The best countries for stargazing are those that have wide open spaces and wide open skies. The sky at night is one of Mother Nature’s greatest gifts and it’s a spectacular show and even better, it’s completely free! If you find yourself in one of the best countries for stargazing and night falls, just look up!
1 The United States
As one of the best countries for stargazing, the US offers many opportunities for those whose heads are in the clouds. Amongst these opportunities, Hawaii ranks at the tip-top. The island’s position in the Pacific enables a viewing of the night sky relatively free from light pollution. Park yourself at the 9,000-foot Mauna Kea volcano on the Big Island for the best viewing. Its Keck Observatory is home to one of the biggest optical telescopes in the world. The most advanced telescope, known as the Thirty-Meter Telescope, will also be available here in 2018. Another stellar place for US stargazing is the American Southwest, namely the Sonoran Desert. Near Tucson, the Kitt Peak National Observatory offers both clear skies and the most comprehensive collection of optical telescopes in the world. Other honorable mentions in the Southwest – McDonald Observatory in Texas, Griffith Observatory in LA, Lowell Observatory in Arizona, and Natural Bridges National Monument in Utah, where astronomy workshops are led by rangers during the summer.
Australia’s Southern Hemisphere location allows stargazers to spot stars which the Northern Hemisphere population don’t get to see. One of the most notable of these visible star clusters is the Southern Cross constellation (shown above). Situated near the Sydney Harbor, the Sydney Observatory is a fabulous place to view the night sky. Or, if you’d rather view your skyscape outside the city, the South Pacific Star Party, hosted by the Astronomical Society of New South Wales takes place annually on a 100-acre site, a three-hour drive from Sydney. A particularly stunning stargazing hotspot lies in central Australia, byway of the Uluru (Ayers Rock). The Sounds of Silence experience is complete with lovely dining in the great outdoors, and an astronomer’s Southern Hemisphere tour of the sky.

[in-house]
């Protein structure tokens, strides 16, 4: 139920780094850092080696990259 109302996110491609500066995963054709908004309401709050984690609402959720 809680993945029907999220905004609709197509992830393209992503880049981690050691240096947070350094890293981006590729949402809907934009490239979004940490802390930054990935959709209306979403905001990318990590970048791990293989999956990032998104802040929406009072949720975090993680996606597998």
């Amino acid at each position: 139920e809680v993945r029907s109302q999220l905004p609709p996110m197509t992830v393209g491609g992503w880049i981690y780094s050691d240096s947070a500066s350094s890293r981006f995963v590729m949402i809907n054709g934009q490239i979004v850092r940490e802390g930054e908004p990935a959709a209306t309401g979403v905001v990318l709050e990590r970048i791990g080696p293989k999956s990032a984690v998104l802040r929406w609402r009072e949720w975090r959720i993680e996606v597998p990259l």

3 South Africa
As a result of low population density and, thus, low light pollution, Africa is replete with stargazing opportunities. The cloudless night skies in South Africa offer spectacular viewings in particular. Kruger National Park offers safari astronomy tours, which will knock your socks off; while the South African Astronomical Observatory provides fantastic stargazing facilities in Cape Town and Sutherland.
Offering some outstanding stargazing conditions, South Africa’s neighbor, Namibia offers impressive telescopes in the International Amateur Observatory at Khomas Hochland/Gamsberg, as well as a unique experience amongst the largest sand dunes in the world, with a stay at the Sossusvlei Desert Lodge, where both astronomy guides and a private observatory are available to lodge guests. Also, the first space observation learning centre in Namibia, SOLNA, provides astrophotography, astronomy education, and stellar stargazing tourism.
5 New Zealand
Much of New Zealand has absolutely no light pollution and, along with offering easily accessible observatories, which includes the 360-degree dome theater of the Auckland Stardome, there is no shortage of stargazing in this glorious country. In recent years, the South Island’s 4,300 square kilometers were named as an International Dark Sky Reserve. Spread across the region of the Aoraki/Mount Cook Mackenzie, the reserve is oft quoted as being ‘one of the best stargazing sites on earth’. A magical experience can also be found in Queenstown, where Skyline Stargazing allows its guests to take a gondola ride into the mountains, where they can spot their favorite constellations through a telescope lens.
The world’s highest and driest desert, the Atacama Desert in Chile, provides a light pollution-free sky, dry desert air, and isolation – the perfect combo for the stargazing experience of a lifetime. Public tours are offered by the Observatorio Cerro Mamalluca, while a more intimate experience can be found at the Hotel Elqui Domos, where the uppermost bedrooms feature geodesic domes with detachable roofs, providing a dreamless sleep from a heavenly bed under the star-filled heavens.
One of the best countries for stargazing in Europe is none other than dark-skied Scotland. You don’t have to take a trip to the Arctic Circle to catch the unbelievable phenomenon that is the northern lights; with occasional visibility in Scotland, you can take advantage of the celestial skies of the Scottish Highlands to catch the color show. The Dark Sky Scotland is an organization which advocates for dark sky parks, while Edinburg’s Royal Observatory is a great place to start your Scottish skygazing tour.
Although these are the best countries for stargazing, the night sky is always there wherever you are. If you’re lucky to see a cloudless sky, take advantage of it. Are you a stargazer?
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